SU led the Southern Conference last fall in both passing (292.8 ypg) and total (415.6 ypg) offense as three of Bowens’ wideouts were among the top six in receiving yards per game. Under his direction, Kelsey Pope caught 68 passes for 789 yards to earn first-team all-league honors from both the league’s coaches and media panel — he would end the year the school’s career record holder with 250 receptions — while Karel Hamilton was voted first-team Freshman All-American and to the conference’s All-Freshman Team after adding 38 catches for 657 yards and a team-high seven touchdowns.
The effort helped the Bulldogs claim a share of their first SoCon championship since joining the league in 2008 and record a top-20 finish in both The Sports Network and coaches’ polls, going 8-5 overall and 6-2 in conference action.
In his first season at Samford, Bowens helped Pope earn all-conference accolades after ending up in the top five in the league in receptions and receiving yards per game.
Bowens also coached wide receivers at UAB for five years, where he helped Frantrell Forrest reach second on the Blazers’ all-time receptions list. Prior to that, he was wide receivers coach at Alabama in 2006; that was the last of a four-year stretch on the Crimson Tide staff during which time he also was in roles as assistant director of operations and director of high school/NFL relations. While with the ‘Bama program, more than 30 Crimson Tide players were picked up by NFL squads and 25 were chosen to play in postseason All-Star games.
He was a wide receiver at Alabama from 1996-99 — making the Academic All-Southeastern Conference Team his senior year — helping the Crimson Tide to three bowl games and a pair of appearances in the SEC Championship contest. During that time ‘Bama had a pair of 10-win seasons and twice won the league’s West Division title, going on to play in the Orange Bowl Bowens’ senior year after defeating Florida in the SEC title game.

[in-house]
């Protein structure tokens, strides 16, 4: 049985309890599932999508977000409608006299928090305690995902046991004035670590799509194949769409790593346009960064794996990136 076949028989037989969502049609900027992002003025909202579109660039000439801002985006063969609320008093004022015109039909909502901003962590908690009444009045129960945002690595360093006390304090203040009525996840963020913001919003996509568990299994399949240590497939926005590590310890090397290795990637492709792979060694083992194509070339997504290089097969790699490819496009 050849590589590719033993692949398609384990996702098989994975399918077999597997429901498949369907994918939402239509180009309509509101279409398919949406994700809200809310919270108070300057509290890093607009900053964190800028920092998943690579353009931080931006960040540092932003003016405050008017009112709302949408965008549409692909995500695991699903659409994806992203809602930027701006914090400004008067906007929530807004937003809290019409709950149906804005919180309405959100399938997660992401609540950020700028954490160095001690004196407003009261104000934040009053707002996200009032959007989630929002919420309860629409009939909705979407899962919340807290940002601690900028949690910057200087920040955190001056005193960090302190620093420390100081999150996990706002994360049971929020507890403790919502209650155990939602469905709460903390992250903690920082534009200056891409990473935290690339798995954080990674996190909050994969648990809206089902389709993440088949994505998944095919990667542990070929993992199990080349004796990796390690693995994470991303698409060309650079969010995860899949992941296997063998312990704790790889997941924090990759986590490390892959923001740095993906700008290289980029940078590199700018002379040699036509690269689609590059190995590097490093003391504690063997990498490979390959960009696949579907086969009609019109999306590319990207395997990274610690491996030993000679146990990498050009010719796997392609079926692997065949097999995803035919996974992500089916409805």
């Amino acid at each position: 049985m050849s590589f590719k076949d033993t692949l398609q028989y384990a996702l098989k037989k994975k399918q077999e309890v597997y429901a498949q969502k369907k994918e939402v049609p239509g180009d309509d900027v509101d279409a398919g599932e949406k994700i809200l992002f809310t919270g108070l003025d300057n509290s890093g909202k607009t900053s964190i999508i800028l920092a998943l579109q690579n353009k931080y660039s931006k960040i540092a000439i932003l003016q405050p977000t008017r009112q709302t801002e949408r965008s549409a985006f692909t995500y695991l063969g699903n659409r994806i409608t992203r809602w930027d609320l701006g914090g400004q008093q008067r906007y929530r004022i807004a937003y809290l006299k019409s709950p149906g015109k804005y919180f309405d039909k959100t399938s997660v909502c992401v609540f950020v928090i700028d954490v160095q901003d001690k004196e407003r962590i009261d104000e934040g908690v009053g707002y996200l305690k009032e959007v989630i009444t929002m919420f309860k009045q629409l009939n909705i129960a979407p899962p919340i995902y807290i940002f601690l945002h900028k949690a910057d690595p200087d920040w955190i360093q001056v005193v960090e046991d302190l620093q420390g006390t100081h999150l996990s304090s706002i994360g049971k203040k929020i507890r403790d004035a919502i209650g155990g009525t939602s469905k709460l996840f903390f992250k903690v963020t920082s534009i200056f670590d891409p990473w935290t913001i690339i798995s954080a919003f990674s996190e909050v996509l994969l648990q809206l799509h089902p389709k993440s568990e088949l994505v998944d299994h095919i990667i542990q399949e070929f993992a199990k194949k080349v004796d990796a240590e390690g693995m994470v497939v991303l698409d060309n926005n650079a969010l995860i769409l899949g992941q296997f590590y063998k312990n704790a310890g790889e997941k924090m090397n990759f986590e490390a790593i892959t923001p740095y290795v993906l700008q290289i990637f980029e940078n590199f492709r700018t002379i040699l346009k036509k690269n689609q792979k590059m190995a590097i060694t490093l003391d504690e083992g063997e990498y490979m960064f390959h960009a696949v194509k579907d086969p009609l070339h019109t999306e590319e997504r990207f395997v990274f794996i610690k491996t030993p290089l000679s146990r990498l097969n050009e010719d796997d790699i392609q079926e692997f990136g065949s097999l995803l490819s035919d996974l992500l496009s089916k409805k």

After the conclusion of his playing career, Bowens served as a student assistant on the Tide staff in the spring of 2000. The next two years he was the offensive coordinator at Coffee (Ala.) High School before moving on to be head coach at Tanner (Ala.) High; the Decatur Daily named him the Limestone County Coach of the Year in 2002.
Bowens — who earned his degree from Alabama in 2000 — and his wife, Kesha, have three sons; Timothy, Taylor and Tanner.
Recruiting Coordinator/Defensive Line Coach
Brian Turner enters his seventh season as a member of the South Alabama football staff, working with defensive tackles while also serving as the program’s recruiting coordinator.
Last fall, Turner helped the Jaguar defense rank among the leaders in the Sun Belt Conference after allowing less than 385 total yards and just over 25 points per outing — USA was second in both categories — while topping the league with more than three sacks and seven tackles for loss per contest. His efforts helped Montavious Williams rank in the top 10 in the SBC in sacks after posting a career-high four among his total stops, while Jesse Kelley recorded career-best figures with 34 stops and 6½ tackles behind the line of scrimmage. Jerome McClain also finished with 34 total tackles — including 4½ stops for loss and three sacks — in his first season as a Jag behind Turner’s efforts.
Prior to spring practice a year ago he worked with the entire defensive line, and in that role he helped Alex Page earn second-team all-Sun Belt honors following the 2012 campaign. Page was honored after posting career highs with 64 total tackles, 11½ stops for loss and six sacks — he ranked among the top 10 in the league in the latter two categories — while as a group Turner’s unit contributed 18 of the team’s 24 sacks a year ago. Pat Moore also finished among the top 15 in the league in tackles for loss (nine) and sacks (4½), while five linemen ended the season with at least 20 stops.
The group played a key role in helping the Jags rank second in the Sun Belt in total defense.
Jaguar defensive linemen combined to post 30 of the team’s 67 tackles for loss in 2010 as USA completed a second straight undefeated season, with Romelle Jones pacing the squad with six, Randon Carnathan and Anthony Taylor supplying five each, and Andy Dalgleish and Williams collecting four apiece; Jones and Taylor would lead the group overall with both posting 19 total stops. Turner’s unit also broke up eight passes, recovered four fumbles and blocked two kicks as USA allowed only 81.2 yards rushing, 254.6 total yards and 13 points per contest.